No. 3047 Philadelphia, 1981, Appeal from the Judgment entered October 30, 1981, in the Court of Common Pleas of Delaware County, Civil Action, Law, at No. 77-3723.
George J. McConchie, Media, for appellant.
Henry B. Fitzpatrick, Philadelphia, for appellees.
Cavanaugh, Rowley and Watkins, JJ. Cavanaugh, J., files a dissenting opinion.
[ 307 Pa. Super. Page 478]
This is an appeal from the Judgment of the Court of Common Pleas of Delaware County by which damages for delay were added to the jury's award of both compensatory and punitive damages.
[ 307 Pa. Super. Page 479]
This action in trespass arose out of the rape of the wife-appellee in the suburban station in Philadelphia on June 23, 1976. The jury returned verdicts for both plaintiffs. Mrs. Colodonato was awarded compensatory damages of $250,000 and punitive damages of $500,000. Her husband was awarded $25,000 in compensatory damages.
The issue before the court arises from plaintiffs' motion to mold the verdict under Pa.R.C.P. 238. The question is whether Pa.R.C.P. 238, providing for the imposition of damages for delay in certain circumstances, applies to that portion of the jury's verdict that awarded punitive damages to Mrs. Colodonato. The court below awarded, without breakdown damages for delay on the total verdict of $750,000 in favor of Mrs. Colodonato. Of the total award for delay damages, exactly two-thirds or $76,805.53 was computed on the punitive damages of $500,000. It is this sum that is in dispute between the parties and that is the subject of this appeal.
The pertinent part of Pa.R.C.P. 238 is as follows:
". . . in an action seeking monetary relief for bodily injury, death or property damage . . . the court . . . shall (1) add to the amount of compensatory damages in the verdict of a jury . . . damages for delay at ten (10) percent per annum, not compounded, which shall become part of the . . . verdict . . ."
Plaintiffs-appellees contend that the rule is meant to apply to both compensatory and punitive damages. Since the issue has never been before the court, the exact meaning of the rule must be ascertained from the sparse case law dealing with that particular rule and also rules of construction.
The distinction between compensatory and punitive damages was explained in Esmond v. Liscio, 209 Pa. Superior Ct. 200, 224 A.2d 793 (1966). In that decision, it was held that "punitive damages are in no sense intended as compensation to the injured plaintiff. They are, rather, a penalty, imposed to punish the defendant and to deter him and others
[ 307 Pa. Super. Page 480]
from 'outrageous' conduct". The function of compensatory damages, on the other hand, is primarily "to shift the loss from a wholly innocent party to one who is at fault".
According to Pa.R.C.P. 127:
". . . When the words of a rule are clear and free from all ambiguity, the letter of it is not to be disregarded under the pretext of pursuing its spirit."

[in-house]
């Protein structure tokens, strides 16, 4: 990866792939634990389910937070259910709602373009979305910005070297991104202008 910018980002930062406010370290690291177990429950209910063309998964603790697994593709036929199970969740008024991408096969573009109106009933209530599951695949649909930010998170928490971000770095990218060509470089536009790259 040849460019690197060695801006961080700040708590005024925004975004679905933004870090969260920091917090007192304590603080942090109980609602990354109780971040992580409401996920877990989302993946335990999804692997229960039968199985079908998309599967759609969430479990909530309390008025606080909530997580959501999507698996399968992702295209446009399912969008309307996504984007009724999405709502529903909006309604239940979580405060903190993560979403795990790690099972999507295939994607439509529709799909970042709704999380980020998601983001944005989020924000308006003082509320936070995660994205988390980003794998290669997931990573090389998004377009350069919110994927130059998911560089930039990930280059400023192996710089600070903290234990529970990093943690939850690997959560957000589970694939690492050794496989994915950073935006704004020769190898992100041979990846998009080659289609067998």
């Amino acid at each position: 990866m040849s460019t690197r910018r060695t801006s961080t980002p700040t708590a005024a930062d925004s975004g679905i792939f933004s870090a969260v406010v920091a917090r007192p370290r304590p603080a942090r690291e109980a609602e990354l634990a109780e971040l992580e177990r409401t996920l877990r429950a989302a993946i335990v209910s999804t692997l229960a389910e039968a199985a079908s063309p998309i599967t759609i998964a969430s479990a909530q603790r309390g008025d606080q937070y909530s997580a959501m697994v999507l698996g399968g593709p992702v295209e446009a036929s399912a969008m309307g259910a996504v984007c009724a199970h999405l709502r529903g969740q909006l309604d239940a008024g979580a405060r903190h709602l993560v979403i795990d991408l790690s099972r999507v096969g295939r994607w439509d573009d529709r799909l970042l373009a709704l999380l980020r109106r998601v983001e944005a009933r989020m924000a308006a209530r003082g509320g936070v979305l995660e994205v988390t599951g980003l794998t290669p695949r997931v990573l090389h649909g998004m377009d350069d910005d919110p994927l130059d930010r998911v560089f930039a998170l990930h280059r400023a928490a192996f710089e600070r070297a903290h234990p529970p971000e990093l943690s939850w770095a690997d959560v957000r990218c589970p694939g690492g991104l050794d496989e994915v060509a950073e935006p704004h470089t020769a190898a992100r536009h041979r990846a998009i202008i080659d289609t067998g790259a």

If one reads Pa.R.C.P. 238 in light of the provisions of Pa.R.C.P. 127, it becomes clear that damages for delay are to be computed on compensatory damages only.
The purposes of Pa.R.C.P. 238 were enunciated in Laudenberger v. Port Authority of Allegheny County, 496 Pa. 52, 436 A.2d 147 (1981), which upheld the constitutionality of the rule. According to the Supreme Court "this rule serves to compensate the plaintiff for the inability to utilize funds rightfully due him, but the basic aim of the rule is to alleviate delay in the disposition of cases, thereby lessening congestion in the courts." In the course of further explaining the purpose of the rule, a statement was made by the court which may be helpful in the disposition of our case since it shed some light on the intended meaning of the rule. It was written that "although the award for delay of time may be 'in the nature of interest', in reality, it is merely an extension of the compensatory damages necessary to make the plaintiff whole." [Emphasis added]. If the damages for delay are considered to be an extension of the compensatory damages, it only follows that they are to be computed according to the amount of compensatory damages awarded, and not according to the entire sum which includes punitive damages.
Order reversed and case remanded with a procedendo in accordance with this opinion. Jurisdiction retained.
CAVANAUGH, Judge, dissenting:
I dissent. The facts of this case showed a callous disregard for public safety on the part of Conrail and fully justified the jury's award of substantial punitive damages.
[ 307 Pa. Super. Page 481]
Following the verdict, the lower court molded the verdict by adding damages for delay under Pa.R.C.P. No. 238 at the rate of 10% per annum from October 16, 1979 to April 29, 1981.*fn1 The court rejected Conrail's argument that Rule 238 did not authorize the computation of delay damages on the punitive damages and judgment was entered in favor of Pauline Colodonato in the amount of $865,208.29 (including $115,208.29 of delay damages) and in favor of James Colodonato in the amount of $28,840.22 (including $3,840.22 of delay damages). Conrail has appealed from the judgment in favor of Pauline Colodonato insofar as it includes damages for delay computed on the punitive damages -- a sum of $76,805.53 is thus in dispute.
When a rule, statute or other promulgation must be interpreted the first step is to examine the language of the rule.*fn2 Rule 238 provides in part:
"Award of Damages for Delay in an Action for Bodily Injury, Death or Property Damage.
(a) Except as provided in subdivision (e), in an action seeking monetary relief for bodily injury, death or property damage, or any ...